“A love letter to rare books” – revisiting To Put Asunder
Academically, it gives a birds-eye view of where family law came from and how it developed to the point in its tradition as we know it today.
To Put Asunder is a “must read” for every practitioner who does not merely copy forms, but who practices law “to make a difference”—for clients as well as for self.
-Willard DaSilva, Family Advocate magazine*
Oak Knoll is pleased to announce that, in cooperation with the author Lawrence Stotter, we have significantly reduced the price of his legal history book To Put Asunder: The Laws of Matrimonial Strife (2011), from $150 to $95. We think you’ll find this a great deal for what one reviewer** called “a love letter to rare books and the history of family law publishing throughout history.”
To Put Asunder is a joy to behold: numerous full color illustrations, wide margins, and colored text are housed in an expertly-made binding, complete with ribbon bookmark. A recent review in Family Advocate magazine* declared, “From a visual perspective the book is a masterpiece,” and an earlier write-up on the AALL Spectrum blog** called it “one of the most visually appealing books I have ever read.”
In 2011, The New York Book Festival awarded To Put Asunder second place in its History division, a highly diverse, nationally competitive pool.
According to Stotter, To Put Asunder may well be the very first comprehensive Anglo-American literary history book written on family law in the twentieth century, or ever. It is the only book in print which provides an early history of family law publishing in both England and the United States prior to 1900, and it contains the first and only current bibliography on the subject since A Study of English Domestic Relations of Matrimony and Family Life, 1487-1653 (Chilton Latham Powell, 1917) and American Family Law and American Family History: A Bibliography (Institute for Legal Studies, 1984).
Family law has been overlooked academically – historically designated as “church law” rather than traditional common law, and therefore books such as Stotter discusses here are quite rare. The titles pictured on the dust jacket are, with the rare exception of a few antiquarian collectors and dealers, a reflection of books almost totally unknown to lawyers in general, and cannot be currently found in either public or traditional law libraries. These 16th and 17th century books, along with copies of nearly every English-language treatise on the subject published over four centuries, now reside in the Lawrence H. Stotter Collection at the Mortiz College of Law, Ohio State University.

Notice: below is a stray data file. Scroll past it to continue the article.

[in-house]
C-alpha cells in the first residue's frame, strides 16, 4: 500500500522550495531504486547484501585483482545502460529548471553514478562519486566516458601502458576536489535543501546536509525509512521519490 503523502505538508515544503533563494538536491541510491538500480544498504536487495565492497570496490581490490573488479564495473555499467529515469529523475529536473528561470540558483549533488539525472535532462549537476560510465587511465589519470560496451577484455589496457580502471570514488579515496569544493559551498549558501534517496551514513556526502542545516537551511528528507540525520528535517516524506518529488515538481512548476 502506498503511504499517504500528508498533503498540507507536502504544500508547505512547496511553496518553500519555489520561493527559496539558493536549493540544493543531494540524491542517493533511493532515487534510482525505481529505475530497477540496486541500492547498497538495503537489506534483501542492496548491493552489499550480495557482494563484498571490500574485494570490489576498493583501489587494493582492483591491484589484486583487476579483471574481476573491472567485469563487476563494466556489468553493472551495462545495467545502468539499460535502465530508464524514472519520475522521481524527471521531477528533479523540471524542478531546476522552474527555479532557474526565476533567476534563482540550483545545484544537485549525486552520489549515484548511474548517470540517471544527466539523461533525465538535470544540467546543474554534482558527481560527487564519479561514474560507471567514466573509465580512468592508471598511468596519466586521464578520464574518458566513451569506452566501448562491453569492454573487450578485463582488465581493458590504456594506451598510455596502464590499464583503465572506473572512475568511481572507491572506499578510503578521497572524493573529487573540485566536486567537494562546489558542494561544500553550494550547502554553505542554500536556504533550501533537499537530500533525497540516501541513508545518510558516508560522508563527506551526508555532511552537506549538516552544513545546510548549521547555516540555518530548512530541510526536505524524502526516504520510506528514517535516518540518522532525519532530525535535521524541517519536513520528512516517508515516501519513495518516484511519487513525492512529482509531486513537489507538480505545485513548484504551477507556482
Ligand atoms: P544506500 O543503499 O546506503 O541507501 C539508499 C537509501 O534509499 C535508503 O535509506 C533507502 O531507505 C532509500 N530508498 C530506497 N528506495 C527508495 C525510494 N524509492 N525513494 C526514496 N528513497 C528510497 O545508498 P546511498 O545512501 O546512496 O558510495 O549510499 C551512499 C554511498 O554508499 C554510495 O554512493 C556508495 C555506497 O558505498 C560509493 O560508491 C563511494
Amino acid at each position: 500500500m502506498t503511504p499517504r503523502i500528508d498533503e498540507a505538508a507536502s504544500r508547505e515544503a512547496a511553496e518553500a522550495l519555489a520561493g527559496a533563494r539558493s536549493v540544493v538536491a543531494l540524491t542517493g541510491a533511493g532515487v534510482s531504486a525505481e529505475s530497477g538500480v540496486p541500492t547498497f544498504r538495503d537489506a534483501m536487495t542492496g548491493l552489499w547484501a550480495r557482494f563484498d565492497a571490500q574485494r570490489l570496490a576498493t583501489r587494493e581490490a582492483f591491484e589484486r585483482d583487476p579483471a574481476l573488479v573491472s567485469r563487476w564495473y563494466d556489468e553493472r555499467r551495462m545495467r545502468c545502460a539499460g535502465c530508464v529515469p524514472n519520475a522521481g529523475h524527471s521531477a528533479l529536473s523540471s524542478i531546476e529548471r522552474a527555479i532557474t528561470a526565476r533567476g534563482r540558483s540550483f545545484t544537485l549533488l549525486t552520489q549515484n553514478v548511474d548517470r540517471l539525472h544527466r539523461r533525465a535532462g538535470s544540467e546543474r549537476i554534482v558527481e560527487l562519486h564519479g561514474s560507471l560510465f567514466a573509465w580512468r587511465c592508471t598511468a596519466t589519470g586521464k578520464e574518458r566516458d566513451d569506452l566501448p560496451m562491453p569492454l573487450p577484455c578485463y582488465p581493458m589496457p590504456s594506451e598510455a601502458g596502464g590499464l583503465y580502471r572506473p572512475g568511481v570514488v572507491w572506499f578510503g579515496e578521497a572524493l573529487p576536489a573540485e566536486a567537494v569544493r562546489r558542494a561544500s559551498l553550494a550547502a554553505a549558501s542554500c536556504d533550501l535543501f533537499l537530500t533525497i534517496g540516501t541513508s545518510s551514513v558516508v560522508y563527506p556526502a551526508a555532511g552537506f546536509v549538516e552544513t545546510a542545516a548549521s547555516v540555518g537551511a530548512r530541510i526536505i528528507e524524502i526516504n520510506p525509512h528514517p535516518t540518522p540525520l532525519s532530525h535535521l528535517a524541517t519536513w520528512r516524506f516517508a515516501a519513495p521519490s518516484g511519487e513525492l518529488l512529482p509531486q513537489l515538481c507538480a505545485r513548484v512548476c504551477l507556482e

In addition to bringing these rare books to light, Stotter draws attention to two little-known contributors to the field of family law, each of whom receives a chapter in the book. Henry Swinburne (England, 1551-1624) bridged the gap between ecclesiastical laws and English civil laws by writing in English rather than in the traditional Latin. Tapping Reeve (United States, 1744-1823)—whom Stotter considers the Father of American Law—established the first true law school in America, laying the foundation for legal structures in the United States and training many colonial lawmakers and justices.
It makes a great addition to any academic library with an emphasis on the history of law or to any library with a strong collection of family law material.
– Lance Burke, AALL Spectrum blog**
Head over to our website to learn more about To Put Asunder, read an excerpt, and see the table of contents.
* Willard DaSilva, editor emeritus of Family Advocate magazine, a publication of the American Bar Association. Review in Family Advocate. Summer 2014 (Vol. 37, No. 1).
** Lance Burke, reference/access services librarian, Elon School of Law. Review on AALL (American Association of Law Libraries) Spectrum blog. Nov. 2011